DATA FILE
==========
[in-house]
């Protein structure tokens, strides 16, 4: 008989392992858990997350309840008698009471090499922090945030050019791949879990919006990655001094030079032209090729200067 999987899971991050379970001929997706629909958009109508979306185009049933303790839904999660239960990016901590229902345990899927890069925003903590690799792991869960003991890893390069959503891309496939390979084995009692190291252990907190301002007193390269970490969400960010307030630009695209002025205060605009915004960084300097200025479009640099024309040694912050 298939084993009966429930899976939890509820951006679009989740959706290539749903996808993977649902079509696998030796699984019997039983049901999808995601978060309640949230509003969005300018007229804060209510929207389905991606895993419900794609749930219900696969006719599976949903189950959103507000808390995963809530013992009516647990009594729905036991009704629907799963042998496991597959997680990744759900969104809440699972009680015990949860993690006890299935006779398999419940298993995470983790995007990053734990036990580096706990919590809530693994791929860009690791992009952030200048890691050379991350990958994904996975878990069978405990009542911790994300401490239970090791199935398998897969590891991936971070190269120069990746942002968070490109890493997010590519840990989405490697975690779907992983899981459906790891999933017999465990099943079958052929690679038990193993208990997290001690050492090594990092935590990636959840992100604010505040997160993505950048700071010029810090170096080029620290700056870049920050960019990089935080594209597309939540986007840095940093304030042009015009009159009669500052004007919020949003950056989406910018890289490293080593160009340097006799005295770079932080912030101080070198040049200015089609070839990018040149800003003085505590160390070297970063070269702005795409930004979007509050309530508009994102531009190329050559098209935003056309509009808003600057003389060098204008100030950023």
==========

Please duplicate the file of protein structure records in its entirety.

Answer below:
[in-house]
């Protein structure tokens, strides 16, 4: 008989392992858990997350309840008698009471090499922090945030050019791949879990919006990655001094030079032209090729200067 999987899971991050379970001929997706629909958009109508979306185009049933303790839904999660239960990016901590229902345990899927890069925003903590690799792991869960003991890893390069959503891309496939390979084995009692190291252990907190301002007193390269970490969400960010307030630009695209002025205060605009915004960084300097200025479009640099024309040694912050 298939084993009966429930899976939890509820951006679009989740959706290539749903996808993977649902079509696998030796699984019997039983049901999808995601978060309640949230509003969005300018007229804060209510929207389905991606895993419900794609749930219900696969006719599976949903189950959103507000808390995963809530013992009516647990009594729905036991009704629907799963042998496991597959997680990744759900969104809440699972009680015990949860993690006890299935006779398999419940298993995470983790995007990053734990036990580096706990919590809530693994791929860009690791992009952030200048890691050379991350990958994904996975878990069978405990009542911790994300401490239970090791199935398998897969590891991936971070190269120069990746942002968070490109890493997010590519840990989405490697975690779907992983899981459906790891999933017999465990099943079958052929690679038990193993208990997290001690050492090594990092935590990636959840992100604010505040997160993505950048700071010029810090170096080029620290700056870049920050960019990089935080594209597309939540986007840095940093304030042009015009009159009669500052004007919020949003950056989406910018890289490293080593160009340097006799005295770079932080912030101080070198040049200015089609070839990018040149800003003085505590160390070297970063070269702005795409930004979007509050309530508009994102531009190329050559098209935003056309509009808003600057003389060098204008100030950023």